In today's newsletter we cover a special issue on the fraud that shook parts of US markets amidst the Coronavirus turmoil.

Fair warning- This will probably take more than 3 mins to read. But I promise you, it will be worth your time.


The Story

Luckin Coffee was founded in Nov 2017 and immediately set off on a quest to topple Starbucks from its perch and become China’s favourite coffee chain. An online first service for young Chinese Millennials who ordered coffee on the go. A next-gen company that used data to target their customers and offer them a more meaningful experience. But most importantly, this was supposed to be China’s answer to Starbucks.

And for the most part, they did what they were supposed to do. Granted, Luckin’s coffee wasn’t the best, but it was growing at breakneck speeds. In fact, within just 3 years of opening its first store in Beijing, the company already had close to 4,500 stores in China, went public (IPO) and was expected to hit revenues of close to $700 million for FY2019.

This stock was an investor’s darling by all accounts which is why it surprised so many people when the company reported a few days back that “some employees” had fabricated as much as $310 million in sales last year.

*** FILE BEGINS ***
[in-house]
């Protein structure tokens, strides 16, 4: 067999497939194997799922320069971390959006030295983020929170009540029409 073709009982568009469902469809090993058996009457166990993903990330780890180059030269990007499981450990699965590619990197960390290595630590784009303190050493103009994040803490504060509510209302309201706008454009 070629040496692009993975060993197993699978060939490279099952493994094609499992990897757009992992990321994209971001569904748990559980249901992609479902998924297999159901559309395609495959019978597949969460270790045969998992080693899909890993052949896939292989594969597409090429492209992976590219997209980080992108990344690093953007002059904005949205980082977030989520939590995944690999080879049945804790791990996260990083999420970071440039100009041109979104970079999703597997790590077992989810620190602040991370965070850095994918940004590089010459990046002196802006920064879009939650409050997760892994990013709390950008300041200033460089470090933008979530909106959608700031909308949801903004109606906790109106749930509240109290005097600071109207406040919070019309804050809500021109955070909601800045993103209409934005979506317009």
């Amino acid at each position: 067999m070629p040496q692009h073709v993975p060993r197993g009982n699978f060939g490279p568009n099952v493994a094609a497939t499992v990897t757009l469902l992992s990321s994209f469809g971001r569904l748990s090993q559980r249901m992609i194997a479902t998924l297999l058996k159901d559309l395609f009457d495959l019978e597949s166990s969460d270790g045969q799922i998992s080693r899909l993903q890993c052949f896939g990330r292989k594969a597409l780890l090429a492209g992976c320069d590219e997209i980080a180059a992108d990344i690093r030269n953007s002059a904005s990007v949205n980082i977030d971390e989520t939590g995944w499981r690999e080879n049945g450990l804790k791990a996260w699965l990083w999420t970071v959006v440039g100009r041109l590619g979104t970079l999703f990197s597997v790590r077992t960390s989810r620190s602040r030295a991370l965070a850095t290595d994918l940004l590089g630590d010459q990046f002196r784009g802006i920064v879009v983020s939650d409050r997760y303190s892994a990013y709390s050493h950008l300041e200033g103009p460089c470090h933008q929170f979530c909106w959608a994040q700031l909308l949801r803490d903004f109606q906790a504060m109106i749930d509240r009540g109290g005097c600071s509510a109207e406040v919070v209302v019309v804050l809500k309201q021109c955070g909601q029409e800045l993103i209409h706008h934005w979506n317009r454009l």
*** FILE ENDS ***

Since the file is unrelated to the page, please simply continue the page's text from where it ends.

Ergo, the reported revenues were a sham. The company is involved in a fraud and nobody knows where Luckin is headed next.

But that’s not the story here. Oh no, sir!!!

The big story today is how a short-seller —Muddy Waters Research called the fraud 2 months ago, much before anybody suspected Luckin of fudging its numbers.

But before we get to the heart of the story, a note on short selling.

The Sacred Art of betting against a stock

The theoretical mechanics of short selling is rather simple. You borrow a certain number of shares of a company from your friendly neighbourhood broker and you sell these shares at the current market price — say Rs.100. At some point in the future when the stock price dips (to Rs.80), you buy the company shares from the open market and return it to the friendly neighbourhood broker. The transaction is settled and you make a decent profit (of Rs. 20).

So if Muddy Waters somehow chanced upon the fraud and the suspect transactions, they could make a lot of money by short-selling the stock. (Assuming that the stock loses its value when investors eventually find out about the fraud)

However, there is a catch here. If the stock price goes up, there is no real limit to the total amount of losses that you could potentially accrue. You could bankrupt yourself if you are not careful. Which is why when big fund managers bet against a stock, they want to be absolutely sure of their thesis.

So why was Muddy Waters so convinced about this bet, you ask?